Here I am with my temporary, dapper walking stick, a brand new Hoyas T-shirt courtesy of a co-worker, and sitting in front of a Chinese symbol for Serenity with my Faith, Hope, Love cancer bracelet on my left wrist…loaded for BEAR.

I last posted the night before major cancer surgery, expressing both confidence and alarm.  It’s now been about ten days and I am doing extraordinarily great, especially considering the circumstances.

Here’s kind of a blow-by-blow:

Pre-Op

Arrived at the Georgetown University Hospital Surgical Center Thursday, May 2nd at 6:30am.  Everyone and I mean everyone on Georgetown staff is so cheery and positive and kind.  Where do they find these people, I ask myself.  They are like cheerful mutants from a faraway galaxy where there is no such thing, for example, as road rage.

I pick up my bracelet with my name and birth date so from here on out, no one accidently removes wrong body parts or gives mistaken medications.  The bracelet also contains the bar code on which thousands of dollars of medications will be charged in the days ahead.

In the actual operating room I have a brief chat with the chief surgeon and crew.  The gentleman performing the operation is the Surgeon-in-Chief of the Lombardi Cancer Center, Dr. Waddah Al-Refaie.  I ask the doctor if he had a good night’s sleep and he confirms he is well rested and ready to rock and roll.  At this point the anesthesiologists  suggest that considering the length and complexity of an operation expected to result in the removal of 60% of my stomach, would I be up for an epidural?  Incredibly strong pain killing meds delivered right into the spine and nerves?   Yesireee, I would like that, gentlemen!

And that was the last thing I remembered.  They put a tube in me to do the breathing while I was gratefully and completely and totally out like a light for the next 7 hours, 6 of which were actual operating time.  Operations are like time travel.  Your loved ones get briefed once an hour on what’s happening but for those of us on the table there is only before and after.   There is no time in between.

Immediate Post-Op

I awake in post-op and my girlfriend, Millie is letting me know that while I was away, the surgeon did, indeed, take 60% of my stomach.  And, oh, an extra 10% of ye’ old liver.  Oh, and the gall bladder.  Gall bladder’s gone but they found nothing wrong with it and they put it back.   Still groggy, I make a mental note to revisit this analysis.  I would be correct.  Poor Millie had gotten lost in the fog of war.  They don’t put stuff back after they take it out.  But she was right that there was nothing wrong with it. They saw something they didn’t like that turned out to be benign.  Goodbye gall bladder.  Of questionable value as a mere bile creator to help the stomach handle fatty foods, I will not even miss the little guy.   “And so…” sums up Millie, “The operation was a great success!”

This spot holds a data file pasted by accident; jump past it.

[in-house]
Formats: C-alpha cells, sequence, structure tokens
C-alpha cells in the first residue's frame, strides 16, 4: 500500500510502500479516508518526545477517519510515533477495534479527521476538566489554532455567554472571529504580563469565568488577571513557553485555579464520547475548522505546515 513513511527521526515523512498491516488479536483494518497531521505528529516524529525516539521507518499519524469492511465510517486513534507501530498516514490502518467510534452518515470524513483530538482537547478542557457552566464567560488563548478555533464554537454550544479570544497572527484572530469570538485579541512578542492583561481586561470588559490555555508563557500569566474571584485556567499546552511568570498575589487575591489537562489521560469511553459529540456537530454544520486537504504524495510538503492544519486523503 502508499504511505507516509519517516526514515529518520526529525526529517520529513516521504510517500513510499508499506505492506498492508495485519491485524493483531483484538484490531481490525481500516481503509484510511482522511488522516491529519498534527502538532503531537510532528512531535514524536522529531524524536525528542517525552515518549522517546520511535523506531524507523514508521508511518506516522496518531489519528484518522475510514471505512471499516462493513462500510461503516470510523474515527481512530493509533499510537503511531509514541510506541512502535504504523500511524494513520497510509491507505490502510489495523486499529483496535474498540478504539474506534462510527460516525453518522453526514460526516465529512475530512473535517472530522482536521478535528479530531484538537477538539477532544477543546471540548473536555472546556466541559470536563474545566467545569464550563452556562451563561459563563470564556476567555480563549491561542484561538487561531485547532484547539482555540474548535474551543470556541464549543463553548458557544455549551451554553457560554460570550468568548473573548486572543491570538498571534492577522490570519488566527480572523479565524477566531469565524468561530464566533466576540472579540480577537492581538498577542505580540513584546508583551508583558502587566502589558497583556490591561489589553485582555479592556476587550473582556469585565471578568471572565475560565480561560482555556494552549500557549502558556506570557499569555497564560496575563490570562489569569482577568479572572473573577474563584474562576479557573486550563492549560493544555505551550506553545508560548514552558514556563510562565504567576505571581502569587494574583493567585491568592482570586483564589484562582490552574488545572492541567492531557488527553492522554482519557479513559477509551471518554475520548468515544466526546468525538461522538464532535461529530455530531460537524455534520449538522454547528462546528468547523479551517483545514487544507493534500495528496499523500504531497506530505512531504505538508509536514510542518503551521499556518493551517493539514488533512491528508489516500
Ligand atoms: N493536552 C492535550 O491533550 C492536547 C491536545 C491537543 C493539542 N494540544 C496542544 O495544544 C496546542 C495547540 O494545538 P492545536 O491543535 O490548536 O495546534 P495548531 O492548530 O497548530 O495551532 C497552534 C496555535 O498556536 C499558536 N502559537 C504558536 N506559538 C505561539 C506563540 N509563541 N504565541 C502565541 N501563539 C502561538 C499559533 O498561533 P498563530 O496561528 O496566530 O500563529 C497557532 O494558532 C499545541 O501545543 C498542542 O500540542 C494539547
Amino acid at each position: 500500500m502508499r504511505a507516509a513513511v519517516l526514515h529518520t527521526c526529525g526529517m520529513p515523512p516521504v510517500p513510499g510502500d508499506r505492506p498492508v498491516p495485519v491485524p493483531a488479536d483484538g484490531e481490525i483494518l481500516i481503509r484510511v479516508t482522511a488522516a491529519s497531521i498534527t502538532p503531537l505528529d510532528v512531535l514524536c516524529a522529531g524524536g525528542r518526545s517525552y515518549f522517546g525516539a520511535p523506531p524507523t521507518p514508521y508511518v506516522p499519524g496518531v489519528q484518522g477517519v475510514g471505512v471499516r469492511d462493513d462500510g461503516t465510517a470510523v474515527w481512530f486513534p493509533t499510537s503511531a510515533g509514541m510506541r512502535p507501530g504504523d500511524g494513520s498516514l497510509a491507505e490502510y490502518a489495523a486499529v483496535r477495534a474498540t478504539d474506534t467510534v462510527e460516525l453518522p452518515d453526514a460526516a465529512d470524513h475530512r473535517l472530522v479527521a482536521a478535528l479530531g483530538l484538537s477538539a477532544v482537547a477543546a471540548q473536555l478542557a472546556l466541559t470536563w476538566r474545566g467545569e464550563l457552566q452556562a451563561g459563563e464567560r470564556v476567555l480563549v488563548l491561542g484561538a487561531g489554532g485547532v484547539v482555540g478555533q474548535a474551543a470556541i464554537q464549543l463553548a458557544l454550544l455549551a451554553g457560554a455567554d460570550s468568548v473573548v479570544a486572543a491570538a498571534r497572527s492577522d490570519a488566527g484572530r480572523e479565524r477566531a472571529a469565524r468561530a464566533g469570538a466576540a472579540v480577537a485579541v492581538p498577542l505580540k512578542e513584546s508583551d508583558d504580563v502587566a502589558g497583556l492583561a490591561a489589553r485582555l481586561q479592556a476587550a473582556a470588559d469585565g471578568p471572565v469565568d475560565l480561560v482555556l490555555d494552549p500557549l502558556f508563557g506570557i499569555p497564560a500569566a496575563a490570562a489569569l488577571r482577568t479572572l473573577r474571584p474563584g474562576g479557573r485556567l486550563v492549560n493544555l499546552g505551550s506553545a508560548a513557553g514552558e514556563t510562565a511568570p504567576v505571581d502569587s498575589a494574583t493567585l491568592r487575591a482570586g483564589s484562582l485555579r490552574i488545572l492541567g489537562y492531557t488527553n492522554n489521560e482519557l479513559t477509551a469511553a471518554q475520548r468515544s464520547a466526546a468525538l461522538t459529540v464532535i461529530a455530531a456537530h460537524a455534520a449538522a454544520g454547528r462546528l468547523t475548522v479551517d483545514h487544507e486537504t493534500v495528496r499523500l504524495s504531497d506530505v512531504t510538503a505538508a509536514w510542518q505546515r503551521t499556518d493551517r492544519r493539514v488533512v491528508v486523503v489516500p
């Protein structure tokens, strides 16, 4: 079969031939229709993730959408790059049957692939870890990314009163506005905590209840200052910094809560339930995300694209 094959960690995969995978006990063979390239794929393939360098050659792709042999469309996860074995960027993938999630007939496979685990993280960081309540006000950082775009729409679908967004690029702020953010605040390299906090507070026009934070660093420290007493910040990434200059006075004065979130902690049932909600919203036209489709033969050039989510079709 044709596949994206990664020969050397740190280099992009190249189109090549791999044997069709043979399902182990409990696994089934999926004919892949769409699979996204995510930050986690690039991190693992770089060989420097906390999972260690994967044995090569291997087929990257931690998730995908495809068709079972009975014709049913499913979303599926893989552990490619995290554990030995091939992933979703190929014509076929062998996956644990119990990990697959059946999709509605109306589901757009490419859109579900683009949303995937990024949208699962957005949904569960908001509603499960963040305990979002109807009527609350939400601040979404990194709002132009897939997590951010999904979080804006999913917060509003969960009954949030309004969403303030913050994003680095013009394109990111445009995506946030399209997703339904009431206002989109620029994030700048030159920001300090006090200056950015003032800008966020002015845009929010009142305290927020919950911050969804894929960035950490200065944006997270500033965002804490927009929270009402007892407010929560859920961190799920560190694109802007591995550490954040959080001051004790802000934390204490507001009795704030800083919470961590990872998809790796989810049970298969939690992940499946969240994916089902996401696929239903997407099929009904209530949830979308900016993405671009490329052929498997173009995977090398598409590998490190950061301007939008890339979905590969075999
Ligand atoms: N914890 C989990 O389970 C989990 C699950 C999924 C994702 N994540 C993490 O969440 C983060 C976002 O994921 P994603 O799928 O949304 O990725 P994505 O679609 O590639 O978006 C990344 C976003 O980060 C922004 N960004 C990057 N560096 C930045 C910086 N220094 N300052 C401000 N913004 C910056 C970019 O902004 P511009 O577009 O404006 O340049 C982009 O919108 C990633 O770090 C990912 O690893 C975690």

I smile to hear this; still slightly alarmed they took some liver.  But hey, it regenerates!

The next two days were mostly a sleepy haze.  The boys with the epidural did a masterful job.  Patients in hospitals are always being asked to gauge their pain on a 1 to 10 scale.  The first 48 hours after this big a surgery I had pain of 0 to 1.   That’s amazing.  For all the advances in medicine, the single most important has got to be anesthesia and the art of pain killing.

But, alas, Saturday came and they’d have to stop the epidural- can’t keep that going for long- off to the land of IV drugs!

I honestly didn’t even look at my sutures until day 3.   Nice job. Very handsomely done.  I counted about 36 staples from below the belly button to the solar plexus.  And they all hurt just a little bit!   Dilaudid into the veins helped.

All of this stuff, by the way, is measured in small hourly and daily victories.  The catheter comes out.  Yay!  Day 4, a day earlier than I thought, they pulled the NG tube.  This is a fiendish device that during surgery is put into your nose and way down into the stomach.  A kind of suctioning event is generated and bile and other bad things from the belly go into a vessel and the pressure also helps the stomach in some way no one adequately described to me.  The NG tube was an unwelcome addition to my head.  It also tethers you as much as an IV does.   It’s really fun when they pull it out too.  Oh, the laughs.

Run for your Lives- It’s Cable News!